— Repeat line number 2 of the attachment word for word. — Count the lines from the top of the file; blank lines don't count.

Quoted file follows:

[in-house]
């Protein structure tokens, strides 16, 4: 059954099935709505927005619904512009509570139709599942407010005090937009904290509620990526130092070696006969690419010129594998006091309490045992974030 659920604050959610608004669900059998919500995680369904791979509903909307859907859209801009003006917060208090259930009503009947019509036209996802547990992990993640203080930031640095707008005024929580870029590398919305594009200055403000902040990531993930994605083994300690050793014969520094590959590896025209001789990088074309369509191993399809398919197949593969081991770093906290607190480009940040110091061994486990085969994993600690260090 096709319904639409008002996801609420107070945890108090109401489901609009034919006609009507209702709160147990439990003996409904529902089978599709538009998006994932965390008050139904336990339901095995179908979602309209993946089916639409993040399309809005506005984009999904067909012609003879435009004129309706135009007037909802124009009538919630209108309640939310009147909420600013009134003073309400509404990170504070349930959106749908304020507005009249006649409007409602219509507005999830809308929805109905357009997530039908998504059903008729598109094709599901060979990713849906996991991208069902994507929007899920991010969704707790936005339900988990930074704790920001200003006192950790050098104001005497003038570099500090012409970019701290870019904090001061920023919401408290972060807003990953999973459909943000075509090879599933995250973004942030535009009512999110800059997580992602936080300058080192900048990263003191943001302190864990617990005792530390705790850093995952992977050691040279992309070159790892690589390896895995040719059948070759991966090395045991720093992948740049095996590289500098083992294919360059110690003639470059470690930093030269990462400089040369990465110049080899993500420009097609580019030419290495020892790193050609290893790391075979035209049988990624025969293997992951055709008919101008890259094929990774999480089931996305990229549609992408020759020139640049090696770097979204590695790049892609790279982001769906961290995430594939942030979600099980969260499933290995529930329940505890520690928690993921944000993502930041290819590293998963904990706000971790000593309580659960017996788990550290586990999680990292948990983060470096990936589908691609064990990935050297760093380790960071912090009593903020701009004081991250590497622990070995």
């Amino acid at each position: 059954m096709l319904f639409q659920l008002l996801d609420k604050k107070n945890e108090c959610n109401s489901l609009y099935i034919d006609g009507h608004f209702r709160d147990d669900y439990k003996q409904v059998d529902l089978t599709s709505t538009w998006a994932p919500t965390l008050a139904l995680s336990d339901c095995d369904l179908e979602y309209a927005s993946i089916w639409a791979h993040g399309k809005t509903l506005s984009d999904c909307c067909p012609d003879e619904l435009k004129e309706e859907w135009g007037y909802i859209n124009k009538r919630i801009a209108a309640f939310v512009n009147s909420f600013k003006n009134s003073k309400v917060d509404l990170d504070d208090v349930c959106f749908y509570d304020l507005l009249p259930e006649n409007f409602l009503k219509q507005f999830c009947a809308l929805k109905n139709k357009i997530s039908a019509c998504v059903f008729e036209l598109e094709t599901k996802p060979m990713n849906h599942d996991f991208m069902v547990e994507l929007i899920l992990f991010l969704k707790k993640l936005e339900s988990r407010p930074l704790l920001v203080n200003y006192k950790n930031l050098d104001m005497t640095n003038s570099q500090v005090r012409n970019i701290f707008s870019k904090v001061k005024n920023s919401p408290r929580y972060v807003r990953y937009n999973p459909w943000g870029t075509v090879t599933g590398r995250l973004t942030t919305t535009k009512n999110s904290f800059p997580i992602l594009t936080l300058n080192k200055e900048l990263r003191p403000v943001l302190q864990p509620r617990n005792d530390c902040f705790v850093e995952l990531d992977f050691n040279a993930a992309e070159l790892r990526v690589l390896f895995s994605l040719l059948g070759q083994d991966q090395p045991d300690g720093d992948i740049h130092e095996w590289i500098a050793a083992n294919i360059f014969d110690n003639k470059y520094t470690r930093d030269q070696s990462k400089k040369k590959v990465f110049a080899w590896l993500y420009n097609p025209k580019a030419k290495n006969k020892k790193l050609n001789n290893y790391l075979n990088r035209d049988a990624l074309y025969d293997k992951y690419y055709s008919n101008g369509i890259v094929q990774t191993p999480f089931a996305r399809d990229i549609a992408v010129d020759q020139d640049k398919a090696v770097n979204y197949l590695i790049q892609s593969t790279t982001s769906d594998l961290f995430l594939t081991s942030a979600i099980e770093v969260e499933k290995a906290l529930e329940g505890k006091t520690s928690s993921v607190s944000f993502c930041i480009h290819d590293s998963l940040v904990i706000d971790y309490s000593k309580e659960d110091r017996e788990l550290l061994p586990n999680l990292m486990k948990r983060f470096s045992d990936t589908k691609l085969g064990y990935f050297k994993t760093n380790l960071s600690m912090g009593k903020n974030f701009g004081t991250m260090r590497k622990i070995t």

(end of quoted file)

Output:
């Protein structure tokens, strides 16, 4: 059954099935709505927005619904512009509570139709599942407010005090937009904290509620990526130092070696006969690419010129594998006091309490045992974030 659920604050959610608004669900059998919500995680369904791979509903909307859907859209801009003006917060208090259930009503009947019509036209996802547990992990993640203080930031640095707008005024929580870029590398919305594009200055403000902040990531993930994605083994300690050793014969520094590959590896025209001789990088074309369509191993399809398919197949593969081991770093906290607190480009940040110091061994486990085969994993600690260090 096709319904639409008002996801609420107070945890108090109401489901609009034919006609009507209702709160147990439990003996409904529902089978599709538009998006994932965390008050139904336990339901095995179908979602309209993946089916639409993040399309809005506005984009999904067909012609003879435009004129309706135009007037909802124009009538919630209108309640939310009147909420600013009134003073309400509404990170504070349930959106749908304020507005009249006649409007409602219509507005999830809308929805109905357009997530039908998504059903008729598109094709599901060979990713849906996991991208069902994507929007899920991010969704707790936005339900988990930074704790920001200003006192950790050098104001005497003038570099500090012409970019701290870019904090001061920023919401408290972060807003990953999973459909943000075509090879599933995250973004942030535009009512999110800059997580992602936080300058080192900048990263003191943001302190864990617990005792530390705790850093995952992977050691040279992309070159790892690589390896895995040719059948070759991966090395045991720093992948740049095996590289500098083992294919360059110690003639470059470690930093030269990462400089040369990465110049080899993500420009097609580019030419290495020892790193050609290893790391075979035209049988990624025969293997992951055709008919101008890259094929990774999480089931996305990229549609992408020759020139640049090696770097979204590695790049892609790279982001769906961290995430594939942030979600099980969260499933290995529930329940505890520690928690993921944000993502930041290819590293998963904990706000971790000593309580659960017996788990550290586990999680990292948990983060470096990936589908691609064990990935050297760093380790960071912090009593903020701009004081991250590497622990070995």